However, their Fig. 7 is particular interesting, because it reveals a precursor whose profile does not depend on , provided one rescales the distances by , i.e. provided the distances are expressed in units of . It is actually possible to infer directly from their figure the typical scale height of the precursor, , with a rough exponential dependence. For the parameters probed in this figure, ( with their ) and , the Weibel-filamentation instability cannot grow without the slow-down of the plasma imparted by the current-driven filamentation. Therefore these simulations directly probe the region of parameter space discussed above, in which the current-driven filamentation instability plays the central role. The structure of the precursor conforms well to the expectations, with a size .

In their Fig. 5, these authors show the magnetic structure of the precursor in 3D simulations for similar parameters; the magnetic field appears to be structured in sheets parallel to the plane rather than filaments oriented along , which would be expected for a standard Weibel/filamentation instability. Finally, they report no dependence on the shock Lorentz factor, whereas a rather strong dependence is expected if the Weibel-filamentation instability alone shapes the precursor: as the line is crossed, one expects to transit in a region in which the Weibel-filamentation instability can no longer grow. This independence relative to the Lorentz factor directly results from the slow-down imposed by the current compensation in the limit: inside the precursor, everything happens as if the shock were moving relative to upstream with the Lorentz factor , so that all memory of the initial is lost.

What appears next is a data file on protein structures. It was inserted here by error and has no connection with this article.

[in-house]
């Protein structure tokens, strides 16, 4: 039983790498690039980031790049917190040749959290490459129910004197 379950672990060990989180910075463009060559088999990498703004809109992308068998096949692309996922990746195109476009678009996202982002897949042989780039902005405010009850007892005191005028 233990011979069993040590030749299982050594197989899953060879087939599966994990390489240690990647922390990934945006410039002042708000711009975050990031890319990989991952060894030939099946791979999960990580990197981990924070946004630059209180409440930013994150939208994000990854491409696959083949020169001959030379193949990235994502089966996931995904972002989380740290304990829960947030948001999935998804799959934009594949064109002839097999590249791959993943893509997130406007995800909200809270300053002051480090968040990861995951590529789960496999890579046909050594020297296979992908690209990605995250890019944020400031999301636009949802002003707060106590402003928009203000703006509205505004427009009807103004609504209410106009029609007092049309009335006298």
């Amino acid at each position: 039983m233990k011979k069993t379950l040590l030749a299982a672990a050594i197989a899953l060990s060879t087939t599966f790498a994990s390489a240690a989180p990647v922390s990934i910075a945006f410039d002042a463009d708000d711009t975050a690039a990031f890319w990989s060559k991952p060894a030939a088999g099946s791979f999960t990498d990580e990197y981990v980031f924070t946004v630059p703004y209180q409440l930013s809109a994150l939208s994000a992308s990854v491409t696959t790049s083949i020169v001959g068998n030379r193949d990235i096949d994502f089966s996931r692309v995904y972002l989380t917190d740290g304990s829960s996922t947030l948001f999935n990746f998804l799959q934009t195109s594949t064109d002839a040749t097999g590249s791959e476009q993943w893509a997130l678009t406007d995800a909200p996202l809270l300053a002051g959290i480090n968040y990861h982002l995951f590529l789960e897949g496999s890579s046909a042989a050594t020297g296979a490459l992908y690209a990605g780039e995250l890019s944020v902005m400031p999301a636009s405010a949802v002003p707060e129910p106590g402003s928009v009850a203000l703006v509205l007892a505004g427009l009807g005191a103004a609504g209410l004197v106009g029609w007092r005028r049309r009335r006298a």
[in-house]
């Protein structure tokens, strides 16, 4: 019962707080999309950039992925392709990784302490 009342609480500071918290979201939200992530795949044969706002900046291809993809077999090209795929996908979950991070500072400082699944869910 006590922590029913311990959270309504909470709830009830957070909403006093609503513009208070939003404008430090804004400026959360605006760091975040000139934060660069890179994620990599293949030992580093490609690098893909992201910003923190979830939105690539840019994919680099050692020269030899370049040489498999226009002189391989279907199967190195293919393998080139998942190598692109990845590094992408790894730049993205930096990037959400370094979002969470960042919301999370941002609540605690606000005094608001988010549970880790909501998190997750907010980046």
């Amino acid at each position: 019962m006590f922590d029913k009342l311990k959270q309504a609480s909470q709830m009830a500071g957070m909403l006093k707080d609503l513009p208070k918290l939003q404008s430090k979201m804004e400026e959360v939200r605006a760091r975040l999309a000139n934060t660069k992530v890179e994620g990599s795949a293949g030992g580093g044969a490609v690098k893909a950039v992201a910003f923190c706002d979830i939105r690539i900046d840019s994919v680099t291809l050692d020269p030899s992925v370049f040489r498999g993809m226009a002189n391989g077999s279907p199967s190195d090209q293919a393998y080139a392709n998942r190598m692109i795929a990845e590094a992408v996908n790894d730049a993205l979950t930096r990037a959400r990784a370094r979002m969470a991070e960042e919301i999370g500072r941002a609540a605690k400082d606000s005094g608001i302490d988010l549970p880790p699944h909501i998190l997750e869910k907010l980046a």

These trends strongly suggest that the present current-driven filamentation instability shapes the precursor and the shock of weakly magnetized () relativistic shock waves.

Finally, the picture that we have elaborated in Sec. 3.1 also allows to understand, at least qualitatively, the results of Sironi et al. (2013) concerning the development of Fermi acceleration. Their simulations indicate that Fermi acceleration develops for any value of the shock Lorentz factor, for magnetization levels . This conforms well with Eq. (42) and the discussion in Lemoine & Pelletier (2010). There, current-driven filamentation can grow, irrespectively of the shock Lorentz factor; it builds up turbulence and, because , scattering in the micro-turbulence downstream of the shock front beats advection, hence the Fermi process develops. At larger values of , the same simulations indicate that Fermi acceleration develops in a restricted dynamic range, with a maximum energy scaling as . Equation (42), taken at face value, would indicate that Fermi acceleration should not develop in this limit. However, this argument assumes a homogeneous micro-turbulence downstream of the shock, of strength , whereas the micro-turbulence seen in PIC simulations actually decreases away from the shock front. If the law of evolution of were known, one could improve on Eq. (42) by comparing the scattering time in this evolving micro-turbulence and the gyration time in the background field. In the absence of such a well-defined law, one can nevertheless understand on a qualitative level the scaling of the maximal energy: as the magnetization increases beyond , the condition remains true only in a finite layer close to the shock front; since the scattering length-scale evolves as the square of the particle energy, the restricted size of this layer leads to the existence of a maximal energy. Let us note, that if this layer were of infinite extent, there would nevertheless be a maximal energy, scaling as , as dicussed in Pelletier et al. (2009).